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SMALL BUSINESSES GET MORE PROTECTION – EXTENSION OF UNFAIR CONTRACT TERM LAWS

The Commonwealth Government has recently passed the Treasury Legislation Amendment (Small Business and Unfair Contract Terms) Bill 2015 (Cth).  The new law will come into effect on 12 November 2016.

Looked at one way, the new law will extend a similar protection already available to consumers under the Australian Consumer Law, to small businesses. All small businesses will need to understand how this law will apply to their business agreements.

What is a small business contract?

A small business contract is defined to mean:
  • at the time the contract is made, one or more of the parties to the contract is a business that employs fewer than 20 persons (counting full-time employees, part-time employees and casual employees who work on a regular and systematic basis, using a headcount approach, regardless of an employee’s hours or workload); and
  • the upfront price payable under the contract does not exceed $300,000 (for contracts lasting up to one year), or does not exceed $1m (for contracts lasting more than one year).

The new law will cover contracts where the small business is either the supplier or the acquirer of goods or services.  The contract would have been entered into or varied on or after the commencement of the new law (12 November 2016).

Which Contacts are affected?

The new law will affect a whole range of small business contracts, including:
  • contract for the supply of goods or services
  • contracts for the sale or grant of an interest in land (including sale or leasing of land);
  • contract for the supply of financial products and possibly financial services also, if the contract meets certain criteria set out in the legislation.

There are few exceptions proposed in the legislation so caution should be exercised.

What is an ‘unfair term’?

The new law sets out a three part test for determining whether a term is an ‘unfair term’. A term is unfair if:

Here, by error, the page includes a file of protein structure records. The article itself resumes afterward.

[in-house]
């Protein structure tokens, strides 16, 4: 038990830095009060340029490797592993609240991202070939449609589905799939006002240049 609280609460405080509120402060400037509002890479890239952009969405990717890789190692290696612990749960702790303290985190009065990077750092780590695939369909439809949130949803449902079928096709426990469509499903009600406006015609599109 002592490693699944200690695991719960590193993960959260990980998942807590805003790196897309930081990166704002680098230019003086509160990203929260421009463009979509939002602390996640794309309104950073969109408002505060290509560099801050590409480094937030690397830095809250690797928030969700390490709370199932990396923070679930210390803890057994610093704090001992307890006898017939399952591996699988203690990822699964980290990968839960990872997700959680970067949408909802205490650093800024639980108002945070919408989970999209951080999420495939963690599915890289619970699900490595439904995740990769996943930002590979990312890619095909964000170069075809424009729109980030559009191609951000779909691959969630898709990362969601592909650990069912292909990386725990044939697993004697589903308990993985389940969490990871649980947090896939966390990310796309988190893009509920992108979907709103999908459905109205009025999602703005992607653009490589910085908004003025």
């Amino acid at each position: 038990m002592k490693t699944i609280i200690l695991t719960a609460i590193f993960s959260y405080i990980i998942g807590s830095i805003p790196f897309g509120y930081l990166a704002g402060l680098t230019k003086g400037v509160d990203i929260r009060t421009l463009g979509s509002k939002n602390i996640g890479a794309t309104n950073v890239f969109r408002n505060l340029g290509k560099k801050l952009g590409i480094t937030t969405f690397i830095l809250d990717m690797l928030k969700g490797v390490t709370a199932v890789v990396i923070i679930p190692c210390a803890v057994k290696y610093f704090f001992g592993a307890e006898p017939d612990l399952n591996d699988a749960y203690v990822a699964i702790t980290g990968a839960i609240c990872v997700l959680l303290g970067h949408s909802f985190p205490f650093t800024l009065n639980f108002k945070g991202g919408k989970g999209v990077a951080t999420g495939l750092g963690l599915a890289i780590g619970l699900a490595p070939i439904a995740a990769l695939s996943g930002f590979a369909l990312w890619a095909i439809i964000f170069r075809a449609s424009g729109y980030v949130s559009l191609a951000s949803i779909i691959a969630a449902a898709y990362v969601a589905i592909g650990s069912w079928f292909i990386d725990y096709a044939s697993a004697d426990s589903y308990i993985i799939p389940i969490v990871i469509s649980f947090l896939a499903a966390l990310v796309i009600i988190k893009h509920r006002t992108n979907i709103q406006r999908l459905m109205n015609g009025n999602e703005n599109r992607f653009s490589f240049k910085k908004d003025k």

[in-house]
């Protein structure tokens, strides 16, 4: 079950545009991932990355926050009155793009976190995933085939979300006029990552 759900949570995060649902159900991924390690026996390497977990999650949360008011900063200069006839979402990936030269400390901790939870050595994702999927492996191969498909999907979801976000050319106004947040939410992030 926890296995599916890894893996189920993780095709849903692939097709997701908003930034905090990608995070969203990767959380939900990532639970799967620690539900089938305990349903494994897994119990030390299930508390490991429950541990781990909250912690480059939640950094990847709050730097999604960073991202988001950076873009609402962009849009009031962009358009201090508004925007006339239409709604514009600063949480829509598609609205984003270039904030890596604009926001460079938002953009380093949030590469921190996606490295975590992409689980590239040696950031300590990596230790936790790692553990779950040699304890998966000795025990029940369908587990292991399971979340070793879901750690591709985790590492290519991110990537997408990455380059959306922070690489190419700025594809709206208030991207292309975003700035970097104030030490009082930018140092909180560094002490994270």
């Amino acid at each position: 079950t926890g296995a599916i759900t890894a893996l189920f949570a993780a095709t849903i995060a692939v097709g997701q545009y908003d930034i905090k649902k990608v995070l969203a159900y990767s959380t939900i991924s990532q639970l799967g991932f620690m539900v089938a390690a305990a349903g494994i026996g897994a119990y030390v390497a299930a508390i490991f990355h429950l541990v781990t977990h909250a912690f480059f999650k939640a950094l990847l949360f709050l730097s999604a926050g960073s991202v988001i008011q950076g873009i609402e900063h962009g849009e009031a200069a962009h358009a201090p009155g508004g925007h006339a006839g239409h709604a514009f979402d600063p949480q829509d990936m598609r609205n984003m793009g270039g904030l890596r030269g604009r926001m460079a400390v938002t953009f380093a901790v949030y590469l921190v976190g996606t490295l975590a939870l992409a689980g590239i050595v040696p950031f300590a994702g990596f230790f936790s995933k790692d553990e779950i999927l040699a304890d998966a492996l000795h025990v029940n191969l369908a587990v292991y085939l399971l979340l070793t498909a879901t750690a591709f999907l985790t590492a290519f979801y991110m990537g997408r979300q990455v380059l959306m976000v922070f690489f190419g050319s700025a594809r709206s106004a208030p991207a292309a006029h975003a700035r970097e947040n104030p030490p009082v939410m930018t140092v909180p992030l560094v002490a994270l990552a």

• it would cause significant imbalance in the parties’ rights and obligations; and
  • it is not reasonably necessary to protect the legitimate interests of the stronger party; and
  • would cause detriment if it were relied on.

The court must also consider whether the term is “transparent”, and must consider it in the context of the whole contract.  A term is “transparent” if it is expressed in plain language, presented legibly and clearly and readily available to affected parties. A term that is not transparent is not automatically unfair and a term that is transparent may still be unfair.  The requirement of transparency does not apply to terms which are implied into contracts by statute.

There are some comments we would make about the test:
  • In terms of the second limb – inadequate explanation of complex or onerous terms may suggest that the terms were not reasonably necessary to protect the legitimate interests of the stronger party.
  • In terms of the third limb – a likelihood of detriment is not going to be enough to satisfy the test.  However, the test of detriment does not need to be financial.
Some possible examples of unfair terms could include:
  • automatic contract renewals including for excessive periods, especially where the new fees are significantly higher; or there are excessive fees for terminating the contract; the contract renewal is triggered without notice and/or there were onerous or complicated requirements surrounding the notice that small business needed to give to if they wished to end the contract.
  • excessive damages clauses that do not reflect actual losses.
  • Unnecessarily high interest rates on outstanding money.
  • Terms allowing a party to unilaterally vary the agreement terms.
There are however, certain terms which can never be considered unfair. Excluded terms are:
  • terms that define the main subject matter of the contract.
  • terms that set the upfront price.
  • terms that are required, or expressly permitted, by a Commonwealth, state or territory law.

In practical terms what does this mean for business?

It will not be an offence to include an unfair term in a small business contract and there are no fines or penalties for doing so.

However, if a party attempts to enforce an unfair term in a small business contract that is declared unfair then remedies can including court-awarded compensation to the affected party.  Parties therefore need to be careful how they approach the enforcement of a small business contract.

A court will be able to declare a term of a small business contract to be an unfair term and therefore void. That being said, the rest of contract can potentially continue to bind the parties to it so long as the contract remains capable of operating without the unfair term.

An application to declare a term ‘unfair’ could be made by the affected small business, the Australian Competition and Consumer Commission, any state or territory regulator or Australian Securities and Investments Commission.

What should I be doing now?

Whilst there is lead time before the new law comes into operation, any business that is a small business or that does business with a small business, should start to think about reviewing its standard agreements with an eye to complying with the new law.

 

16 November 2015